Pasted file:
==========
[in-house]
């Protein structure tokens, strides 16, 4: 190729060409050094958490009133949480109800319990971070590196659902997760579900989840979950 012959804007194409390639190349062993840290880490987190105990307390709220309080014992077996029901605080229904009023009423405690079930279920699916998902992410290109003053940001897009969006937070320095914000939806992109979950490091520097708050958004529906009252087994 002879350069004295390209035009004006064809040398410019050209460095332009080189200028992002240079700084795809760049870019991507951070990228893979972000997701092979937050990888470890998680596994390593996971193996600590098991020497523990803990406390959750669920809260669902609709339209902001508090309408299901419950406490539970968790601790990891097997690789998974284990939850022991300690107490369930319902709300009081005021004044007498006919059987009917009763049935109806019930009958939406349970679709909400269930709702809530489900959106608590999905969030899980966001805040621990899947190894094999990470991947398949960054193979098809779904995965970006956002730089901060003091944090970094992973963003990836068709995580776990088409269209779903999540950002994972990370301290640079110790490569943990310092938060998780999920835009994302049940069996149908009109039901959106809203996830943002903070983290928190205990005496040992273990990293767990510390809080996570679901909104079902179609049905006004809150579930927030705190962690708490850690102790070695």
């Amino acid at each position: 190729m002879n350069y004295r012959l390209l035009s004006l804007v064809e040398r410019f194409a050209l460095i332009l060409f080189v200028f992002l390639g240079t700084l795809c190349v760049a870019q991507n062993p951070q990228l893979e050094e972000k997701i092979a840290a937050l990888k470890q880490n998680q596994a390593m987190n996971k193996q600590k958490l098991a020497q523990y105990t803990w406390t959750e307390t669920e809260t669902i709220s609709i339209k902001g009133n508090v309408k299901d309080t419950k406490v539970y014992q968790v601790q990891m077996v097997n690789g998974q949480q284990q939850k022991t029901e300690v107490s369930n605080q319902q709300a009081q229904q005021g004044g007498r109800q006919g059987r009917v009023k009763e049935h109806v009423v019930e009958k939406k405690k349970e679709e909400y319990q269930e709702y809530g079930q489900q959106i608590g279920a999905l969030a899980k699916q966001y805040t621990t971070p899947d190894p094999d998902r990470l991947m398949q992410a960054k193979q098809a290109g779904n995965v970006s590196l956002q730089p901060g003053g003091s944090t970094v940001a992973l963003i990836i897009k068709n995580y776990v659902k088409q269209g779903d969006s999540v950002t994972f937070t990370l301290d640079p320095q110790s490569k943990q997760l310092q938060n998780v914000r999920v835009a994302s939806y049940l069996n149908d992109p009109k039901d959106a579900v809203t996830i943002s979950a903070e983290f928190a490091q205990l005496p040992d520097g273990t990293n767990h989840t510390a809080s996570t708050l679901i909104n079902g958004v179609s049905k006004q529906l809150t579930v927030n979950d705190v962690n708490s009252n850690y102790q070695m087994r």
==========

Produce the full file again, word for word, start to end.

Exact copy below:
[in-house]
């Protein structure tokens, strides 16, 4: 190729060409050094958490009133949480109800319990971070590196659902997760579900989840979950 012959804007194409390639190349062993840290880490987190105990307390709220309080014992077996029901605080229904009023009423405690079930279920699916998902992410290109003053940001897009969006937070320095914000939806992109979950490091520097708050958004529906009252087994 002879350069004295390209035009004006064809040398410019050209460095332009080189200028992002240079700084795809760049870019991507951070990228893979972000997701092979937050990888470890998680596994390593996971193996600590098991020497523990803990406390959750669920809260669902609709339209902001508090309408299901419950406490539970968790601790990891097997690789998974284990939850022991300690107490369930319902709300009081005021004044007498006919059987009917009763049935109806019930009958939406349970679709909400269930709702809530489900959106608590999905969030899980966001805040621990899947190894094999990470991947398949960054193979098809779904995965970006956002730089901060003091944090970094992973963003990836068709995580776990088409269209779903999540950002994972990370301290640079110790490569943990310092938060998780999920835009994302049940069996149908009109039901959106809203996830943002903070983290928190205990005496040992273990990293767990510390809080996570679901909104079902179609049905006004809150579930927030705190962690708490850690102790070695």
């Amino acid at each position: 190729m002879n350069y004295r012959l390209l035009s004006l804007v064809e040398r410019f194409a050209l460095i332009l060409f080189v200028f992002l390639g240079t700084l795809c190349v760049a870019q991507n062993p951070q990228l893979e050094e972000k997701i092979a840290a937050l990888k470890q880490n998680q596994a390593m987190n996971k193996q600590k958490l098991a020497q523990y105990t803990w406390t959750e307390t669920e809260t669902i709220s609709i339209k902001g009133n508090v309408k299901d309080t419950k406490v539970y014992q968790v601790q990891m077996v097997n690789g998974q949480q284990q939850k022991t029901e300690v107490s369930n605080q319902q709300a009081q229904q005021g004044g007498r109800q006919g059987r009917v009023k009763e049935h109806v009423v019930e009958k939406k405690k349970e679709e909400y319990q269930e709702y809530g079930q489900q959106i608590g279920a999905l969030a899980k699916q966001y805040t621990t971070p899947d190894p094999d998902r990470l991947m398949q992410a960054k193979q098809a290109g779904n995965v970006s590196l956002q730089p901060g003053g003091s944090t970094v940001a992973l963003i990836i897009k068709n995580y776990v659902k088409q269209g779903d969006s999540v950002t994972f937070t990370l301290d640079p320095q110790s490569k943990q997760l310092q938060n998780v914000r999920v835009a994302s939806y049940l069996n149908d992109p009109k039901d959106a579900v809203t996830i943002s979950a903070e983290f928190a490091q205990l005496p040992d520097g273990t990293n767990h989840t510390a809080s996570t708050l679901i909104n079902g958004v179609s049905k006004q529906l809150t579930v927030n979950d705190v962690n708490s009252n850690y102790q070695m087994r």